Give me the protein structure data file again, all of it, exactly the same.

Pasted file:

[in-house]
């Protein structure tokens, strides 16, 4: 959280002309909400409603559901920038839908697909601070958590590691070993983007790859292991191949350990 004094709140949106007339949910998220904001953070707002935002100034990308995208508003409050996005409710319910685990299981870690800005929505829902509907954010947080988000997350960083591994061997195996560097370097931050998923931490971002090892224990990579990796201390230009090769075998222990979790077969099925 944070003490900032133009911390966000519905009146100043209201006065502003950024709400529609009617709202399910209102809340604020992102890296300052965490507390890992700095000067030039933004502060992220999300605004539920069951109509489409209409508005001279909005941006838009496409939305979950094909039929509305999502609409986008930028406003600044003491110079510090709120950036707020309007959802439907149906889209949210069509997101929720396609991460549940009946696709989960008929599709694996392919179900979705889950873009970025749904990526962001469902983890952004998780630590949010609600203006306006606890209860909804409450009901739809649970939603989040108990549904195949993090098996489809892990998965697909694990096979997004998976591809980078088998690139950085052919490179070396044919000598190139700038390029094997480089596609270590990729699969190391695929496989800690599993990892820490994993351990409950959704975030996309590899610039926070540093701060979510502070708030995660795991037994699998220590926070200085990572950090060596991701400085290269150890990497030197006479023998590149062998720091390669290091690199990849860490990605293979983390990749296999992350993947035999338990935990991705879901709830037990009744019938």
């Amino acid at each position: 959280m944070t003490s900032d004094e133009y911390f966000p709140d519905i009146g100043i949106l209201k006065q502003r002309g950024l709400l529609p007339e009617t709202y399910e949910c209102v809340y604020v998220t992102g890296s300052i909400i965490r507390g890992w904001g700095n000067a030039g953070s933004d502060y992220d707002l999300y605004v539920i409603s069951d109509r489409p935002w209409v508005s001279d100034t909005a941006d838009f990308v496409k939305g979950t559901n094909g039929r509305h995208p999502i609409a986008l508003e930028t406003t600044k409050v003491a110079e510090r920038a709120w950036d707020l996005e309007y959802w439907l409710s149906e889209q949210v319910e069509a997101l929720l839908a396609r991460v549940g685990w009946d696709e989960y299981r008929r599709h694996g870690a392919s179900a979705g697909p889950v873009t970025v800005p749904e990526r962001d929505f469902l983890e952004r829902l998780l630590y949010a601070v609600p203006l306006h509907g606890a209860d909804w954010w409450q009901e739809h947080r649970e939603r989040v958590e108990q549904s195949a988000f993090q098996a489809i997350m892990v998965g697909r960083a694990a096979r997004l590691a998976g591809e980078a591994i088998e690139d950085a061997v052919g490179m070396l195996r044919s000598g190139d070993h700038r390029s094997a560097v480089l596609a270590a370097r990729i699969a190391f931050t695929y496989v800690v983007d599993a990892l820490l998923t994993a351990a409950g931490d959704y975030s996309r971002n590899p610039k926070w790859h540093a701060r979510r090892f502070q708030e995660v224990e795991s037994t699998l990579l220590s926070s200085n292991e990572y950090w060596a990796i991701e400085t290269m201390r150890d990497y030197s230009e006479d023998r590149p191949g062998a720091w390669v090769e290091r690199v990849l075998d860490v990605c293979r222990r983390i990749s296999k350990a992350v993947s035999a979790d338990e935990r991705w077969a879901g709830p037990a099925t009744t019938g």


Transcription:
[in-house]
């Protein structure tokens, strides 16, 4: 959280002309909400409603559901920038839908697909601070958590590691070993983007790859292991191949350990 004094709140949106007339949910998220904001953070707002935002100034990308995208508003409050996005409710319910685990299981870690800005929505829902509907954010947080988000997350960083591994061997195996560097370097931050998923931490971002090892224990990579990796201390230009090769075998222990979790077969099925 944070003490900032133009911390966000519905009146100043209201006065502003950024709400529609009617709202399910209102809340604020992102890296300052965490507390890992700095000067030039933004502060992220999300605004539920069951109509489409209409508005001279909005941006838009496409939305979950094909039929509305999502609409986008930028406003600044003491110079510090709120950036707020309007959802439907149906889209949210069509997101929720396609991460549940009946696709989960008929599709694996392919179900979705889950873009970025749904990526962001469902983890952004998780630590949010609600203006306006606890209860909804409450009901739809649970939603989040108990549904195949993090098996489809892990998965697909694990096979997004998976591809980078088998690139950085052919490179070396044919000598190139700038390029094997480089596609270590990729699969190391695929496989800690599993990892820490994993351990409950959704975030996309590899610039926070540093701060979510502070708030995660795991037994699998220590926070200085990572950090060596991701400085290269150890990497030197006479023998590149062998720091390669290091690199990849860490990605293979983390990749296999992350993947035999338990935990991705879901709830037990009744019938």
């Amino acid at each position: 959280m944070t003490s900032d004094e133009y911390f966000p709140d519905i009146g100043i949106l209201k006065q502003r002309g950024l709400l529609p007339e009617t709202y399910e949910c209102v809340y604020v998220t992102g890296s300052i909400i965490r507390g890992w904001g700095n000067a030039g953070s933004d502060y992220d707002l999300y605004v539920i409603s069951d109509r489409p935002w209409v508005s001279d100034t909005a941006d838009f990308v496409k939305g979950t559901n094909g039929r509305h995208p999502i609409a986008l508003e930028t406003t600044k409050v003491a110079e510090r920038a709120w950036d707020l996005e309007y959802w439907l409710s149906e889209q949210v319910e069509a997101l929720l839908a396609r991460v549940g685990w009946d696709e989960y299981r008929r599709h694996g870690a392919s179900a979705g697909p889950v873009t970025v800005p749904e990526r962001d929505f469902l983890e952004r829902l998780l630590y949010a601070v609600p203006l306006h509907g606890a209860d909804w954010w409450q009901e739809h947080r649970e939603r989040v958590e108990q549904s195949a988000f993090q098996a489809i997350m892990v998965g697909r960083a694990a096979r997004l590691a998976g591809e980078a591994i088998e690139d950085a061997v052919g490179m070396l195996r044919s000598g190139d070993h700038r390029s094997a560097v480089l596609a270590a370097r990729i699969a190391f931050t695929y496989v800690v983007d599993a990892l820490l998923t994993a351990a409950g931490d959704y975030s996309r971002n590899p610039k926070w790859h540093a701060r979510r090892f502070q708030e995660v224990e795991s037994t699998l990579l220590s926070s200085n292991e990572y950090w060596a990796i991701e400085t290269m201390r150890d990497y030197s230009e006479d023998r590149p191949g062998a720091w390669v090769e290091r690199v990849l075998d860490v990605c293979r222990r983390i990749s296999k350990a992350v993947s035999a979790d338990e935990r991705w077969a879901g709830p037990a099925t009744t019938g």